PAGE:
HomeLettersThrough a glass darkly

Through a glass darkly

LIFE must be tough from where you sit. I imagine you pray all day for simple truths, straight answers and short letters.


Think what it was like for Gustave Flaube

rt (1821-1880), author of Madame Bovary, who wrote in 1850:


“From time to time, I open a newspaper. Things seem to be proceeding at a dizzy rate. We are dancing not on the edge of a volcano, but on the wooden seat of a latrine, and it seems to me more than a touch rotten.

Soon society will go plummeting down and drown in nineteen centuries of s***. There’ll be quite a lot of shouting.”


I address this to a man I know to be a brave editor with a sharp wit. Your weekly take on Zimbabwe puts me in the big picture every time. The message that you and your writers deliver is clear and largely factual.


Would it were more concise. Nothing concentrates the mind more than a short sentence in the Zimbabwe Independent.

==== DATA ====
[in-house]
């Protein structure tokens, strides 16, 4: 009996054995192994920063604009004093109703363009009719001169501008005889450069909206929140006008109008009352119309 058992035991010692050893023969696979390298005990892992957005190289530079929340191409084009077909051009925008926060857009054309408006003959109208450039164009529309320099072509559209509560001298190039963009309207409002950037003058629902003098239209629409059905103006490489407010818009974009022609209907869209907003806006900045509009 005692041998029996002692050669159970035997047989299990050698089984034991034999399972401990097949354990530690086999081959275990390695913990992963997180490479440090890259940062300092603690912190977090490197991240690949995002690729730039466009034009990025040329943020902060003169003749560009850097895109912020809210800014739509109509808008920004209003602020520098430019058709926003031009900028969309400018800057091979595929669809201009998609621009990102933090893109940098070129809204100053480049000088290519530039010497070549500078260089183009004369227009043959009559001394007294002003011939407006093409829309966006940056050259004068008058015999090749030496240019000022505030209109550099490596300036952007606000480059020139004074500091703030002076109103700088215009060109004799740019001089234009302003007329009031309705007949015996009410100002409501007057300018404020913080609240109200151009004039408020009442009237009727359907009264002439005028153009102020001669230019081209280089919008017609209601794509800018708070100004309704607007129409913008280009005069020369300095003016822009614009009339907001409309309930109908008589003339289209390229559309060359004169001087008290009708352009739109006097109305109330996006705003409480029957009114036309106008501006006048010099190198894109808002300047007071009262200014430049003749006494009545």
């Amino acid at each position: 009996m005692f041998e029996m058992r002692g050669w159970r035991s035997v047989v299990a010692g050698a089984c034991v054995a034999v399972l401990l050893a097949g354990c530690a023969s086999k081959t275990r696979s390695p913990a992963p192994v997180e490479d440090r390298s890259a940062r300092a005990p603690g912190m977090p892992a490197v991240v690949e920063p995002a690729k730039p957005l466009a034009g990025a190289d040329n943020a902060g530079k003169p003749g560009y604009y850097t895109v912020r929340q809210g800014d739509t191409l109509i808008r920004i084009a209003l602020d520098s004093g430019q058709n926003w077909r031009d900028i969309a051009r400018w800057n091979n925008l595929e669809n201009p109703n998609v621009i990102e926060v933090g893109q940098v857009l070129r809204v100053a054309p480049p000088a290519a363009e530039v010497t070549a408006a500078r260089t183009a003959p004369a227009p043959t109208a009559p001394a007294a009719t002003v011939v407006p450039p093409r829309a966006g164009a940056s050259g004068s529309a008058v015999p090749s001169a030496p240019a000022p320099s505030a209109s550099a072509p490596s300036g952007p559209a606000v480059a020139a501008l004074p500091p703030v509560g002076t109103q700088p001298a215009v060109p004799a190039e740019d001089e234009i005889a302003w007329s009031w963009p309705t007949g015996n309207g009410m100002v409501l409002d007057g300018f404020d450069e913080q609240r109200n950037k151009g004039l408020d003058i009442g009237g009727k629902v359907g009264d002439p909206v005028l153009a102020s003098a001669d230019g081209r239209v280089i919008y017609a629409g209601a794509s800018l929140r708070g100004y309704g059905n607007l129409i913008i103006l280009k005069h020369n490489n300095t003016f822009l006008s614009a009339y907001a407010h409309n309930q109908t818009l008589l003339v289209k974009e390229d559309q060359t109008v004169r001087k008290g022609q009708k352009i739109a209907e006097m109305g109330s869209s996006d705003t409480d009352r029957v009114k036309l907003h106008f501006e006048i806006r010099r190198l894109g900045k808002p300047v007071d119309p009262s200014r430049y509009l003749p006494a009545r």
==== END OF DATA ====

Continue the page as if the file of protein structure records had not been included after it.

Your boldness and wit are also blunted, alas, by poorly printed type. Indeed, you rake your muck through a messy medium. Clumsy design and clichéd typography merely add to the blur.


In a letter to Louise Colet, on February 7 1853, Flaubert writes:


“Eternal mediocrity … I’m so fed up with typography and the misuse people make of it that if the emperor were to abolish all printing tomorrow, I should walk all the way to Paris on my knees and kiss his a *** in gratitude.”


The Fingaz isn’t exactly pretty in pink either, and ink and newsprint make a muddy mix in the Daily News, which apparently has as much hardship registering the colours in its photographs as it does with registering its title with the Ministry of Propaganda and Enlightenment.


I behold you and your fellows as through a glass, darkly. If you must cast us pearls, let them shine all the more brightly for lucid layouts and careful origination.


Please do your writers a favour and hold them fast to brevity. Flatter your readers and correspondents with roomy columns of type and bright pictures on pages served up to be read at leisure.


Go one step further and tell them – the sub-editors you employ, the fellows you nudge monthly at the editors’ forums, and the printers who weekly smudge your labour – about type and its importance to free expression.


It’s time to stand up and be counted, legibly!


Anonymous A1,

Harare.

Recent Posts

Stories you will enjoy

Recommended reading